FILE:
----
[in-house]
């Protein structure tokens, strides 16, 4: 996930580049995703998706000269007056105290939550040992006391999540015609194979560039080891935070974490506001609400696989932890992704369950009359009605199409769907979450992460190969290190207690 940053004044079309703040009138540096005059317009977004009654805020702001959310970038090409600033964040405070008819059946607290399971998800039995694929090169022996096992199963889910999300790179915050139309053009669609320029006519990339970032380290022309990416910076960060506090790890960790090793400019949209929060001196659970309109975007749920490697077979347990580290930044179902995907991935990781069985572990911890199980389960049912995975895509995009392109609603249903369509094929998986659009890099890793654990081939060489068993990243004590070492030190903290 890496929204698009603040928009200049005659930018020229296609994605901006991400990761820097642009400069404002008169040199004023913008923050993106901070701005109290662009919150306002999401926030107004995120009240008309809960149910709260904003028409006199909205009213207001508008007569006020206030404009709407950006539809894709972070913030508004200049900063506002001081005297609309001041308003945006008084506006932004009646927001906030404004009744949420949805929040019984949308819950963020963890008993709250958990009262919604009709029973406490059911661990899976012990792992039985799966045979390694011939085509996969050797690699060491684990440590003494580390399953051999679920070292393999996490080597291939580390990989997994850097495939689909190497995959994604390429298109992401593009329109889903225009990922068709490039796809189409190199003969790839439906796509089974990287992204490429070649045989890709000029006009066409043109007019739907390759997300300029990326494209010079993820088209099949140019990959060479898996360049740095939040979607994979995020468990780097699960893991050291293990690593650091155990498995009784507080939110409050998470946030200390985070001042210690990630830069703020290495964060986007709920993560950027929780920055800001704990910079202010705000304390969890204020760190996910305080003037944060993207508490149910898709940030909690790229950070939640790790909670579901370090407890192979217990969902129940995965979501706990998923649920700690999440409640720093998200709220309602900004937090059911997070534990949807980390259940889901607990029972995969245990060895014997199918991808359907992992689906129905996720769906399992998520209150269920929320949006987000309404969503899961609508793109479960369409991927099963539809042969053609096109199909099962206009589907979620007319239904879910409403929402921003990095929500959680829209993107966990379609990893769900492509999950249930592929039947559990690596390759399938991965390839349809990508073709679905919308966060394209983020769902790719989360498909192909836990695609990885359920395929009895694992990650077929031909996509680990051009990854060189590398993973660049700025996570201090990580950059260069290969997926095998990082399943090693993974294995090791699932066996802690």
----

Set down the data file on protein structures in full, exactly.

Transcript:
[in-house]
């Protein structure tokens, strides 16, 4: 996930580049995703998706000269007056105290939550040992006391999540015609194979560039080891935070974490506001609400696989932890992704369950009359009605199409769907979450992460190969290190207690 940053004044079309703040009138540096005059317009977004009654805020702001959310970038090409600033964040405070008819059946607290399971998800039995694929090169022996096992199963889910999300790179915050139309053009669609320029006519990339970032380290022309990416910076960060506090790890960790090793400019949209929060001196659970309109975007749920490697077979347990580290930044179902995907991935990781069985572990911890199980389960049912995975895509995009392109609603249903369509094929998986659009890099890793654990081939060489068993990243004590070492030190903290 890496929204698009603040928009200049005659930018020229296609994605901006991400990761820097642009400069404002008169040199004023913008923050993106901070701005109290662009919150306002999401926030107004995120009240008309809960149910709260904003028409006199909205009213207001508008007569006020206030404009709407950006539809894709972070913030508004200049900063506002001081005297609309001041308003945006008084506006932004009646927001906030404004009744949420949805929040019984949308819950963020963890008993709250958990009262919604009709029973406490059911661990899976012990792992039985799966045979390694011939085509996969050797690699060491684990440590003494580390399953051999679920070292393999996490080597291939580390990989997994850097495939689909190497995959994604390429298109992401593009329109889903225009990922068709490039796809189409190199003969790839439906796509089974990287992204490429070649045989890709000029006009066409043109007019739907390759997300300029990326494209010079993820088209099949140019990959060479898996360049740095939040979607994979995020468990780097699960893991050291293990690593650091155990498995009784507080939110409050998470946030200390985070001042210690990630830069703020290495964060986007709920993560950027929780920055800001704990910079202010705000304390969890204020760190996910305080003037944060993207508490149910898709940030909690790229950070939640790790909670579901370090407890192979217990969902129940995965979501706990998923649920700690999440409640720093998200709220309602900004937090059911997070534990949807980390259940889901607990029972995969245990060895014997199918991808359907992992689906129905996720769906399992998520209150269920929320949006987000309404969503899961609508793109479960369409991927099963539809042969053609096109199909099962206009589907979620007319239904879910409403929402921003990095929500959680829209993107966990379609990893769900492509999950249930592929039947559990690596390759399938991965390839349809990508073709679905919308966060394209983020769902790719989360498909192909836990695609990885359920395929009895694992990650077929031909996509680990051009990854060189590398993973660049700025996570201090990580950059260069290969997926095998990082399943090693993974294995090791699932066996802690």